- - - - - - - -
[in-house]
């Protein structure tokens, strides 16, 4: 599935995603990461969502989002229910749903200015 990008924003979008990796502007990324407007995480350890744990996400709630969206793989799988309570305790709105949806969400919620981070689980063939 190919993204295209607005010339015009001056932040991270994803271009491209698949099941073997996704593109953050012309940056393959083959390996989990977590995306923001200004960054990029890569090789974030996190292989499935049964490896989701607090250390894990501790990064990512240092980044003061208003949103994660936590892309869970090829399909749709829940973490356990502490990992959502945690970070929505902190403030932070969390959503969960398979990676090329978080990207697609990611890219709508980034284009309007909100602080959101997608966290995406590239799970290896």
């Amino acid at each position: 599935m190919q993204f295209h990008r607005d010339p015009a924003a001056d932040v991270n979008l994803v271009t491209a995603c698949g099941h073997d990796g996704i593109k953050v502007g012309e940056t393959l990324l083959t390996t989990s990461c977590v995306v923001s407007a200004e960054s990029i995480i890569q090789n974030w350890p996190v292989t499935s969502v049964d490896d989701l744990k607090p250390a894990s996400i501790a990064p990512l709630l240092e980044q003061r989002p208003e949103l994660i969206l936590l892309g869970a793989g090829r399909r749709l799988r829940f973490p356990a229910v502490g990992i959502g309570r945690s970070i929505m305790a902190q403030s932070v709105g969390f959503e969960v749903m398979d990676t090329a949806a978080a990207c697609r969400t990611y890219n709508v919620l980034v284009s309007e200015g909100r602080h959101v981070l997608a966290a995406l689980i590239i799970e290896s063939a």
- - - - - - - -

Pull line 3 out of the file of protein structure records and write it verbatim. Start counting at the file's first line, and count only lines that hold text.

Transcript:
């Amino acid at each position: 599935m190919q993204f295209h990008r607005d010339p015009a924003a001056d932040v991270n979008l994803v271009t491209a995603c698949g099941h073997d990796g996704i593109k953050v502007g012309e940056t393959l990324l083959t390996t989990s990461c977590v995306v923001s407007a200004e960054s990029i995480i890569q090789n974030w350890p996190v292989t499935s969502v049964d490896d989701l744990k607090p250390a894990s996400i501790a990064p990512l709630l240092e980044q003061r989002p208003e949103l994660i969206l936590l892309g869970a793989g090829r399909r749709l799988r829940f973490p356990a229910v502490g990992i959502g309570r945690s970070i929505m305790a902190q403030s932070v709105g969390f959503e969960v749903m398979d990676t090329a949806a978080a990207c697609r969400t990611y890219n709508v919620l980034v284009s309007e200015g909100r602080h959101v981070l997608a966290a995406l689980i590239i799970e290896s063939a």